Concussion. Concussion. Concussion. This buzz word is everywhere these days. From sports related injuries to the helmet law debate, the chatter surrounding concussion has greatly increased. Of course sports celebrities such as Sidney Crosby and Dale Earnhardt, Jr. help bring attention to the cause, but what does it all mean for you and me? It means that there is now a spotlight on the seriousness of concussion; the symptoms, the recovery, and the long term effects.
My name is Bethany Wilson. I am a speech language pathologist by background and am also the local team leader of BrainSTEPS. (Strategies Teaching Educators, Parents, & Students) This team is based out of the Riverview Intermediate Unit #6 in Clarion and serves students in the 17 districts in the IU6 region. BrainSTEPS is a program that assists local school districts when they have a student returning to school after a concussion or more serious brain injury. The program is statewide consisting of 31 teams servicing their local region.
When a person experiences a concussion, the hope is that they will fully recover within 4 weeks. The reality is that many do not. Students returning to school after a concussion still may be experiencing physical symptoms such as headaches, sensitivity to noise and/or light, and dizziness. With these physical symptoms often come cognitive symptoms such as the inability to concentrate, a struggle to read or write, and difficulty remembering new material. These symptoms vary from student to student. If a student is still experiencing these symptoms after 4 weeks, a referral to our BrainSTEPS program would be beneficial. Our goal is to assist the school team in making a plan of action to positively impact the student’s recovery time while still attending school.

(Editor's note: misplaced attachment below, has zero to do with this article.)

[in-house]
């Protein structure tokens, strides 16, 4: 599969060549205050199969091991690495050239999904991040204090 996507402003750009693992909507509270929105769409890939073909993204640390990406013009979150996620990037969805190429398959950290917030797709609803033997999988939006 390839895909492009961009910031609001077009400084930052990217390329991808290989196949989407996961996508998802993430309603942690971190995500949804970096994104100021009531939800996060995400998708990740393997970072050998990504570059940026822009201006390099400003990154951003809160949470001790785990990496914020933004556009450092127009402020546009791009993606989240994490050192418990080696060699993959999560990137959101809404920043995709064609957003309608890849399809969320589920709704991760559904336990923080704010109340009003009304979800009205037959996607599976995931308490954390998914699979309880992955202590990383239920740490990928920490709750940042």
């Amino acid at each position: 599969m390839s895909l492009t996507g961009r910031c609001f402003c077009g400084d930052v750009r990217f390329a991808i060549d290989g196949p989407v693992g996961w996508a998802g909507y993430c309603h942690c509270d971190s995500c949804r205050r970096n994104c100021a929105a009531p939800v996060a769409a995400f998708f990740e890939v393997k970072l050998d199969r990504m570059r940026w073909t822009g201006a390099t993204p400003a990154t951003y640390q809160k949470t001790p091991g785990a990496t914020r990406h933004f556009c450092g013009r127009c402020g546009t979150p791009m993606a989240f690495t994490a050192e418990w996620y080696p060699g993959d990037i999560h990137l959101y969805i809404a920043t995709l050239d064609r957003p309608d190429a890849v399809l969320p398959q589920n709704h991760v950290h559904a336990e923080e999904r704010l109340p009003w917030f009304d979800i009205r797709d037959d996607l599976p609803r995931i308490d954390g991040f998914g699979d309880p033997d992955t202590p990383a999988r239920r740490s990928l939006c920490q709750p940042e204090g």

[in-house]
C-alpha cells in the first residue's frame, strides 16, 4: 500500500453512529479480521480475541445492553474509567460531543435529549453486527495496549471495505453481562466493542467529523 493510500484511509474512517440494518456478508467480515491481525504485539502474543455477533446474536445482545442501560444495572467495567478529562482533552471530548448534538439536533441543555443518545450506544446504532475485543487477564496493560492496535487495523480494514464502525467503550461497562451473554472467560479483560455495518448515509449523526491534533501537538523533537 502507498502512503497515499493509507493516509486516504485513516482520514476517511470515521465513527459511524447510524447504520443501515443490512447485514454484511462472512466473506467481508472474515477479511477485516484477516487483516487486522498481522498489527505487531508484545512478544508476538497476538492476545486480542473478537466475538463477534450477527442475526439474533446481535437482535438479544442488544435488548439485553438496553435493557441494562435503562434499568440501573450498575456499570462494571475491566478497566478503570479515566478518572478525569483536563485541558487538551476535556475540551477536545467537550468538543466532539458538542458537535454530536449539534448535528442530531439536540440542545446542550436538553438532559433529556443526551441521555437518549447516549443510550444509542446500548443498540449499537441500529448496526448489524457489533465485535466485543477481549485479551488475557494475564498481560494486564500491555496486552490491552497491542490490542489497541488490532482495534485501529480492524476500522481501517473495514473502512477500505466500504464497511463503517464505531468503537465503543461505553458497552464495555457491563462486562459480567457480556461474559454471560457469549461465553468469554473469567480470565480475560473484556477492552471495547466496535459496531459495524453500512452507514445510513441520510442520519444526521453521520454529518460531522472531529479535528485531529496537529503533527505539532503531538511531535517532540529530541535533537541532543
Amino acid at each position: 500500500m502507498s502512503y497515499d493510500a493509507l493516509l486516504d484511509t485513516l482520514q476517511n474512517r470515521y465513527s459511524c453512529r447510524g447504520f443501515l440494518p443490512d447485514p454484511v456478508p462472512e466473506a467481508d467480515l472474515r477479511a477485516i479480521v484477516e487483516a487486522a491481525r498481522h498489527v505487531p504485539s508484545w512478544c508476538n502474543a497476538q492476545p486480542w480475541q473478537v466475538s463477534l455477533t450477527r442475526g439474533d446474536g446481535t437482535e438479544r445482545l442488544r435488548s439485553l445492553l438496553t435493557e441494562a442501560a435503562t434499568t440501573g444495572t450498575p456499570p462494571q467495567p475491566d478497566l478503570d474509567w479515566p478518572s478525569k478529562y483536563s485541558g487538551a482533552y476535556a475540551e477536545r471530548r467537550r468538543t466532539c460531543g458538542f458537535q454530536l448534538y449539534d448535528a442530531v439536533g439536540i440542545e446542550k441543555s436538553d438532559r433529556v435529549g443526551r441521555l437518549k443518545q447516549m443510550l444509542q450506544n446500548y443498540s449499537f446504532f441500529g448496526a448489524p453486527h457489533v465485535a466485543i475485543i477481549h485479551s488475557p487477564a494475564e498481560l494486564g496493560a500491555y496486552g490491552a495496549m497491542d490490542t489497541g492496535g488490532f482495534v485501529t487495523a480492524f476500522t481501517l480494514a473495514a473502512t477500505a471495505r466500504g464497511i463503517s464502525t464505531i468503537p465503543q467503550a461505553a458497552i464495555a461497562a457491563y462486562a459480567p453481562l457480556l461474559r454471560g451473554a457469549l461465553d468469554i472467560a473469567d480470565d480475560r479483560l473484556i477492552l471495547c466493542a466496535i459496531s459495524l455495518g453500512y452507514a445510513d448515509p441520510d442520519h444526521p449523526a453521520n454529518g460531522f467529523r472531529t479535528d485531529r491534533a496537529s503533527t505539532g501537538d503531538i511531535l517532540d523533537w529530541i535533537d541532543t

Historically, there has been a focus on the policies of “return to play” especially when the injury occurred during a football game or on the soccer field. A large piece to the puzzle has been neglected. “Return to learn” policies are often overlooked. A concussion is typically an injury that cannot be seen. Unlike a broken arm that can be casted to help the healing process, we cannot “cast” the brain. The only way to encourage healing and full recovery is to put strategies in place that will alleviate some of the strain the brain endures on a daily basis at home and at school.
Our BrainSTEPS team consists of a variety of experts from Jefferson, Clarion and Venango counties. Members’ backgrounds include experience in behavior, executive functioning skills, social skills, and speech and language. We are lucky to have a member from Clarion University of Pennsylvania’s Communication Sciences and Disorders department as well as a local neuropsychologist. Our newest member, Heidi Vernum Underwood, is a speech language pathologist who has an extensive background in brain injuries.
The BrainSTEPS Program is jointly funded through a federal Title V MCHB grant from the PA Department of Health and a federal OSEP grant (SPDG) through the PA Department of Education, Bureau of Special Education.
Bethany Wilson, MS CCC SLP